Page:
U.S. Environmental Protection Agency also awards grant to Sherwood to transform former Frontier Leather Tannery

The U.S. Environmental Protection Agency on Wednesday announced that Tigard was awarded two grants in the competitive Brownfields Assessment Grants Program.

The grants total $400,000 and will be used to take inventory, assess, and conduct planning and community involvement as they relate to brownfield sites. Tigard is one of five redevelopment projects in Oregon to receive some of the $1.55 million in 2014 brownfields funding.

A brownfield site is a potentially contaminated industrial or commercial property being considered for redevelopment.

“Addressing brownfields is a key component in encouraging economic development and promoting public health,” said Community Development Director Kenny Asher. “These properties tend to be strategically located, and redevelopment is necessary for Tigard to become a more interesting and walkable place. But, the contamination needs to be solved first.”

The EPA grants will aid Tigard's goal to clean up key sites and put them to use. The money will be focused on the downtown area and the 1,100 acres of industrial and employment land. All of this is important in advancing the city's Brownfield Initiative, which engages property owners and residents to plan for the productive reuse of contaminated properties, Asher said.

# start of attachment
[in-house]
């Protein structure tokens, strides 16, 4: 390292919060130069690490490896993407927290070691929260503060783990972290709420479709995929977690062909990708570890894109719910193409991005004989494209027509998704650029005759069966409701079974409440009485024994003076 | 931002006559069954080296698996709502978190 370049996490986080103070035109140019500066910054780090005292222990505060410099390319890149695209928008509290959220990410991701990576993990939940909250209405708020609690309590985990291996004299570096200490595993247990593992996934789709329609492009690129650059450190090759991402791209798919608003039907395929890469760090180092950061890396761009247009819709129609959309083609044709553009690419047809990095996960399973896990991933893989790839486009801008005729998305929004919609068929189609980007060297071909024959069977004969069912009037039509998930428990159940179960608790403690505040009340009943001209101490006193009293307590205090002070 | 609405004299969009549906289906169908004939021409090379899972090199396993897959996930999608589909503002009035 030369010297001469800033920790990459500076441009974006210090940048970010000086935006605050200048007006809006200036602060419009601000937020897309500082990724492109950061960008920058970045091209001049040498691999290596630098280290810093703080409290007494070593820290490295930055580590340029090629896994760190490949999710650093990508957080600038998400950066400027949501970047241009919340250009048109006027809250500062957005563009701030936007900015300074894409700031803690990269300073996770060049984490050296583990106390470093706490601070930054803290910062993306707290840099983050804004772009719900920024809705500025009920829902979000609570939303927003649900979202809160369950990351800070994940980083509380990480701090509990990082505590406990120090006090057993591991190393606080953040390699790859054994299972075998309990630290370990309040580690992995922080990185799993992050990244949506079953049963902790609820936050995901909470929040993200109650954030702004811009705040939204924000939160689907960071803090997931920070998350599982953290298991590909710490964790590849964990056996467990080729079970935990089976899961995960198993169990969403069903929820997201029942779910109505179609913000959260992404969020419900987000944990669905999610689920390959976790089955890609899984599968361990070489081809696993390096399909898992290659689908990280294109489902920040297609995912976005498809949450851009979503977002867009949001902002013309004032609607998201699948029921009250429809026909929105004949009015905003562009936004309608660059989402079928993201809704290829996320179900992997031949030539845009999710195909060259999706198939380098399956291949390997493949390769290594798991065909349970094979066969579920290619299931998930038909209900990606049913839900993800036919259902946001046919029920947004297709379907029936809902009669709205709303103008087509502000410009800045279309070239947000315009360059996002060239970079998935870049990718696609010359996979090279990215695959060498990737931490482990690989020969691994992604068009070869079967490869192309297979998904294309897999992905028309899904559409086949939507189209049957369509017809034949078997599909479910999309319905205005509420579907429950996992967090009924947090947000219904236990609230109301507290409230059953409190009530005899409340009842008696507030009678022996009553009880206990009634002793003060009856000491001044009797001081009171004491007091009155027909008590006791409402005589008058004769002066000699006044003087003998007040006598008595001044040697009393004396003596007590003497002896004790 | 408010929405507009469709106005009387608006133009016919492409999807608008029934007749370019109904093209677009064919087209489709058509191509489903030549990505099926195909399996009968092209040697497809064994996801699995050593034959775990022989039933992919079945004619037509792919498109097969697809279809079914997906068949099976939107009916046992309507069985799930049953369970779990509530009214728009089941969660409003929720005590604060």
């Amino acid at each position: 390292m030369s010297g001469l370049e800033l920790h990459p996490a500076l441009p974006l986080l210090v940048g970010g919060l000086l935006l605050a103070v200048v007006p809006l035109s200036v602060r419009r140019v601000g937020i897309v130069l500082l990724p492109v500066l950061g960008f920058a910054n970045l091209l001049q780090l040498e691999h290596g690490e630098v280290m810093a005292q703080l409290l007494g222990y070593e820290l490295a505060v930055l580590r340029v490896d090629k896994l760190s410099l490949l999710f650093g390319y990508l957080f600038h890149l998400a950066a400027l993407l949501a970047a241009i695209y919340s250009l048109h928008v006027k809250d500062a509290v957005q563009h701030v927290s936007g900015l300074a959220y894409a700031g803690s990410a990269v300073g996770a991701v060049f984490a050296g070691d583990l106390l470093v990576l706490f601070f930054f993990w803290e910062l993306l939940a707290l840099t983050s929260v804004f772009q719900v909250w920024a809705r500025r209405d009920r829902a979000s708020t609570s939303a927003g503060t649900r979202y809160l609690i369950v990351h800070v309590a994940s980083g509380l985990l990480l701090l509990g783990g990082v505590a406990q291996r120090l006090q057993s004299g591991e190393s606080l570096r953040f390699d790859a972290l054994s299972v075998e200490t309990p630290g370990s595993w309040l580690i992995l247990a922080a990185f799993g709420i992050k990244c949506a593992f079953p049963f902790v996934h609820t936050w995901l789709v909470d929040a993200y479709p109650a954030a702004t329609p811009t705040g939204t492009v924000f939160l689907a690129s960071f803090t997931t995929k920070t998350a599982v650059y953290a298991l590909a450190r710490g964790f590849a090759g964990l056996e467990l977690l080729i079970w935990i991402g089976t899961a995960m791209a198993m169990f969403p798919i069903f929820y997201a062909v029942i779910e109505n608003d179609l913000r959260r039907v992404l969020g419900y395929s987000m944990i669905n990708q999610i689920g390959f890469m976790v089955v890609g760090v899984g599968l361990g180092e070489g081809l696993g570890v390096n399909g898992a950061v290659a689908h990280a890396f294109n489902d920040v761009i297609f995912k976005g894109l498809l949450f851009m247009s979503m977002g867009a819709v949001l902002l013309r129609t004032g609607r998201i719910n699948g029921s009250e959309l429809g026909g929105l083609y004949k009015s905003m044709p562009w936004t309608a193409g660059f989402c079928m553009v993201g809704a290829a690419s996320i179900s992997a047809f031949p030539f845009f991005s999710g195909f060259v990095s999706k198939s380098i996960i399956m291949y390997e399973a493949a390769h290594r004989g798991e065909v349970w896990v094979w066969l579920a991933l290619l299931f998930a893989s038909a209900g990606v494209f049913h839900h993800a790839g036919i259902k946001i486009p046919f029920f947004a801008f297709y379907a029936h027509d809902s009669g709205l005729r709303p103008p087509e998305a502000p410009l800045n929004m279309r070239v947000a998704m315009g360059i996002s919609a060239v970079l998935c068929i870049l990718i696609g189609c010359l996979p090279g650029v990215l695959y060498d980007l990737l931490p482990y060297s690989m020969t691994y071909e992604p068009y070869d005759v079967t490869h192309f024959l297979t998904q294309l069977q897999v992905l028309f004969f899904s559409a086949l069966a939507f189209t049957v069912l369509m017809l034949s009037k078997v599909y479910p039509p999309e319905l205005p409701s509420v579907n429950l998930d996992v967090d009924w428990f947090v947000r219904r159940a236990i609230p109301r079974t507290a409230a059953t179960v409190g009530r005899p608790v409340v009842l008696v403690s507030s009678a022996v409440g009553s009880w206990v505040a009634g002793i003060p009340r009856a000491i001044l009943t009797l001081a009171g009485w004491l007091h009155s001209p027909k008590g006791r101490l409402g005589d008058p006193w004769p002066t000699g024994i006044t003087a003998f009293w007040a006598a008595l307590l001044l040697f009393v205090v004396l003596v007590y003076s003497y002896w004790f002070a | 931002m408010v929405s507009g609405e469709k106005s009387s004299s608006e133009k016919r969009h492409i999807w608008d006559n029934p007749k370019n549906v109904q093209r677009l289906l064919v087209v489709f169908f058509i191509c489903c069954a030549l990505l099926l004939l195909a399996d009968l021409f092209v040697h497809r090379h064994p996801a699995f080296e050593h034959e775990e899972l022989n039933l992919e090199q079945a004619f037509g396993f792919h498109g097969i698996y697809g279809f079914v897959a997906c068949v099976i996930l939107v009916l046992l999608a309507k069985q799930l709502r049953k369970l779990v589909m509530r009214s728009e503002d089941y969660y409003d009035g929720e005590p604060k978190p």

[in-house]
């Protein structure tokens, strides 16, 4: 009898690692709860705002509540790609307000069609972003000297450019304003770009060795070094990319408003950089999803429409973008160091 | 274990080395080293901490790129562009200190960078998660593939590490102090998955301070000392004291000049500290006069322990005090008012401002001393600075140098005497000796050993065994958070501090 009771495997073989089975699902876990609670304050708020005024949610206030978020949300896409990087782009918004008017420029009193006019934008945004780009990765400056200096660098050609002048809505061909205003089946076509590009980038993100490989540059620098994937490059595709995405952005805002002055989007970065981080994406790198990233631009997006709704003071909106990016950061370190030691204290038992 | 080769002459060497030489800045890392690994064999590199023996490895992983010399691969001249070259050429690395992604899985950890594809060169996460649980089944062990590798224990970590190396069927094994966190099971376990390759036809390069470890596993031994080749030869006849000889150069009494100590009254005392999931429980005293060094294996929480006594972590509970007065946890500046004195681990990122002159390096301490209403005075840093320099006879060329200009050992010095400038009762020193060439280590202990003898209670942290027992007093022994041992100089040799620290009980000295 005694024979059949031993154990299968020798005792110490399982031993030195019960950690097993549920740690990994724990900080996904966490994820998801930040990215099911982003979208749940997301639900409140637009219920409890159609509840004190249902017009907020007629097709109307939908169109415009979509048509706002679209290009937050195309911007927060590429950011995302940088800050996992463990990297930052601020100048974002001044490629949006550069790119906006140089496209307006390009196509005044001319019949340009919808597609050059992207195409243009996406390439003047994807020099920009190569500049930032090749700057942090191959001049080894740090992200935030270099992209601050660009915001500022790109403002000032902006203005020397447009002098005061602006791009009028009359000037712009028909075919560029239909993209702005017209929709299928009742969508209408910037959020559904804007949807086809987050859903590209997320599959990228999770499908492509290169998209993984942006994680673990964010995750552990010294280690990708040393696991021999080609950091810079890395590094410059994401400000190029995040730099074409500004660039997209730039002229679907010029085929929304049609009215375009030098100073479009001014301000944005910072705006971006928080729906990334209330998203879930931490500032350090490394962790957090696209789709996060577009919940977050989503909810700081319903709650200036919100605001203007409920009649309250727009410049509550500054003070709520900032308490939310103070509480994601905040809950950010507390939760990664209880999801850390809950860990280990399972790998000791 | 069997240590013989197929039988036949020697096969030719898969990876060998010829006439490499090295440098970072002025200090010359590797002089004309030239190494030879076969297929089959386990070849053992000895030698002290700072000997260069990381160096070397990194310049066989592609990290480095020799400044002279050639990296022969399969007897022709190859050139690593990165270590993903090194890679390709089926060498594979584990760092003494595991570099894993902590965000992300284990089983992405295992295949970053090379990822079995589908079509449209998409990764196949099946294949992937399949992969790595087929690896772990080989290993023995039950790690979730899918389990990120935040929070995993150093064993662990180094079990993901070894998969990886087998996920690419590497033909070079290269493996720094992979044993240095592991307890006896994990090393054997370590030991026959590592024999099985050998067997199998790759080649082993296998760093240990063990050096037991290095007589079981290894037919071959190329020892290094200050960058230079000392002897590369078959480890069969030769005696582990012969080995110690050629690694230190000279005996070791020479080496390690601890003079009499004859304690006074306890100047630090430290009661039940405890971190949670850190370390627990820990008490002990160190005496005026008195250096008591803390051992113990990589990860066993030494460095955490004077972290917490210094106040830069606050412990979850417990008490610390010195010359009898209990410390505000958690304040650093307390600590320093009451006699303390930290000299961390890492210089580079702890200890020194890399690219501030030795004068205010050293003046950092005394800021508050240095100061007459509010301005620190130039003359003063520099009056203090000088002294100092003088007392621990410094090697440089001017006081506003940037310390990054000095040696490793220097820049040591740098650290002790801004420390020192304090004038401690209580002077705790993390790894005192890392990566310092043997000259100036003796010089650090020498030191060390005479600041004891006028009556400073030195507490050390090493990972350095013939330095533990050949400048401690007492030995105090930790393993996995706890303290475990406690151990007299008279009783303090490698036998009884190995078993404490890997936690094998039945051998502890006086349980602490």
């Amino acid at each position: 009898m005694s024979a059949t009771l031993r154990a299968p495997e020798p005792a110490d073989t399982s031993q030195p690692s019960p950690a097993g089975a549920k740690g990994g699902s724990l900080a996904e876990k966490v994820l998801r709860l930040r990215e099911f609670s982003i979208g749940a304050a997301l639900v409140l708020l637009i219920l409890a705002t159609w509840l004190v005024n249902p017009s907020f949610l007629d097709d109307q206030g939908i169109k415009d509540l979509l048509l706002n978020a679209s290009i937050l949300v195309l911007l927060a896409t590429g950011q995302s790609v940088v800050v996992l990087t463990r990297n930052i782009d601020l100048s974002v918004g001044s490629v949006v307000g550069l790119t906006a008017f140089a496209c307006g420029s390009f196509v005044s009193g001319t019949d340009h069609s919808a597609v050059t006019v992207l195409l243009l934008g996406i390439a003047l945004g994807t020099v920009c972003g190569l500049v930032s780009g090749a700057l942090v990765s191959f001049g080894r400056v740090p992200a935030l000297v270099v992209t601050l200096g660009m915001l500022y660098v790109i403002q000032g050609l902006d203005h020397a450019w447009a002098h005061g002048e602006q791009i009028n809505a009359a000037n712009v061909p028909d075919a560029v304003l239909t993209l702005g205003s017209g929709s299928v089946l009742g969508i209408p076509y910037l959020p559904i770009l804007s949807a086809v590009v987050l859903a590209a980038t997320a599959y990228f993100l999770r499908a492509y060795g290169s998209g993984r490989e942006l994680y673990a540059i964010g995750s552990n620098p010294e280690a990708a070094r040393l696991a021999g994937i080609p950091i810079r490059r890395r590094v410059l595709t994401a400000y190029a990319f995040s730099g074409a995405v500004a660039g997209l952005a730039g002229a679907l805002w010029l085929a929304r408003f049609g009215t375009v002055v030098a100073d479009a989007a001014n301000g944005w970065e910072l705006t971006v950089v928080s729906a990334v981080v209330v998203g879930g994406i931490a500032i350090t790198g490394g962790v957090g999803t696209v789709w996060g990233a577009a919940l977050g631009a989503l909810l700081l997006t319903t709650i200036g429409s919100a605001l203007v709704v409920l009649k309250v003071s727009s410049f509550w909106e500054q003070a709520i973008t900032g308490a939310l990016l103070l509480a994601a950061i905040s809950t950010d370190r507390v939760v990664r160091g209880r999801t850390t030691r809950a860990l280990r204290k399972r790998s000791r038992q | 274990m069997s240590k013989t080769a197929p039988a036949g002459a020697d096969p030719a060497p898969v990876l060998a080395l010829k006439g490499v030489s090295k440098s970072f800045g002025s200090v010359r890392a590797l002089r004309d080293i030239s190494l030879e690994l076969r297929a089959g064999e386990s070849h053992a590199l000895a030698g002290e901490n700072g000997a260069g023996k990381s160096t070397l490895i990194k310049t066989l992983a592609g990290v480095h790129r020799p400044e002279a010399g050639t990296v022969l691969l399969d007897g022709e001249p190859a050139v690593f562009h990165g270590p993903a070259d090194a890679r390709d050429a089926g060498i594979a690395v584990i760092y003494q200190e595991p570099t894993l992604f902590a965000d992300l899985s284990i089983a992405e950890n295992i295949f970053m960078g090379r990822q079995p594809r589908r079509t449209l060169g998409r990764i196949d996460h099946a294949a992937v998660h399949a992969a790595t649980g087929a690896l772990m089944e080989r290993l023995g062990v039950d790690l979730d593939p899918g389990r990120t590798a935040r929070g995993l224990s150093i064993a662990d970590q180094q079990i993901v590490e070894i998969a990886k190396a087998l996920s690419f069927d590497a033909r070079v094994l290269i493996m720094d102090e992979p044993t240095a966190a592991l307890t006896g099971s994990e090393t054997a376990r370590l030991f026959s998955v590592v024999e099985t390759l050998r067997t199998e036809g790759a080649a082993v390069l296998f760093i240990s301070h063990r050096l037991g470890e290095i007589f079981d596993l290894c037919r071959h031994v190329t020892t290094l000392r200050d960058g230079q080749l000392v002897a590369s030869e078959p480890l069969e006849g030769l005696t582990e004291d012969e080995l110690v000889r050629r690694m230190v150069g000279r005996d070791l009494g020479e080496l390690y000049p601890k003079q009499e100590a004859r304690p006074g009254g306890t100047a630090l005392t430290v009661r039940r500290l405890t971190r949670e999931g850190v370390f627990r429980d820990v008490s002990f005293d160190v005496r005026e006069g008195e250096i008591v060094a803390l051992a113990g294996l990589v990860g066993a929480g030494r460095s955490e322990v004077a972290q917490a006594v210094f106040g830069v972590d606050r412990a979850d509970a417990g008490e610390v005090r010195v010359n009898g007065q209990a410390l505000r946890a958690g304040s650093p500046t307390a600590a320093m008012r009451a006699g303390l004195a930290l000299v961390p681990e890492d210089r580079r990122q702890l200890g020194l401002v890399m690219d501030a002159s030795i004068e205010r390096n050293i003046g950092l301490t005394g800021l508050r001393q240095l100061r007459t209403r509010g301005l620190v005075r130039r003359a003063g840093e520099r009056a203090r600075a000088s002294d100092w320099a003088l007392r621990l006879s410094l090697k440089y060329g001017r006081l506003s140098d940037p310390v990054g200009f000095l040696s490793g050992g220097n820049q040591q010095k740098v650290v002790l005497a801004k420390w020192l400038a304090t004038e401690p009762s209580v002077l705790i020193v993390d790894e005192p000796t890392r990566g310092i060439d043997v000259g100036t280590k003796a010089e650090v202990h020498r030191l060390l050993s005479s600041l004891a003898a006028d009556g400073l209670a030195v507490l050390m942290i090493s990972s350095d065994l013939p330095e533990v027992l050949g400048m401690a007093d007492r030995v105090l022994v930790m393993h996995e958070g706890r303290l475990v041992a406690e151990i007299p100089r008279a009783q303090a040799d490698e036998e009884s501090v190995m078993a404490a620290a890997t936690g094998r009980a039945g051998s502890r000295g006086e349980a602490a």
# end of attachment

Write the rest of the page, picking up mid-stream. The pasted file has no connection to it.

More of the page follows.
“The city is looking forward to working with its community partners to address the key issue of contaminated properties, and creating a more livable, walkable and economically resilient community,” said Tigard Mayor John Cook.

Sherwood was also a recipient of grant funds from the EPA, totally $200,000. The money will be used to combat a 25-acre portion of the former Frontier Leather Tannery, which has been vacant since 1999.

“The EPA funding will allow the city to assess and plan for cleanup of the former Frontier Leather Tannery property in order to redevelop this site in the future,” said Sherwood Mayor Bill Middleton. “This will greatly increase economic opportunities in the community. Bringing this property back into productive use is a critical part of our long-term downtown plan.”

According to Oregon’s Sen. Jeff Merkley, who supporting these funding requests, these grants will create good-paying, green jobs while allowing each city to accelerate the redevelopment of the brownfield sites.

“This funding is a major win for Oregon’s natural resources, our citizens’ health and our economy,” Merkley said. “Redeveloping brownfield sites will ignite growth in these communities, revitalize properties long forgotten, and most importantly, put Oregonians to work.”

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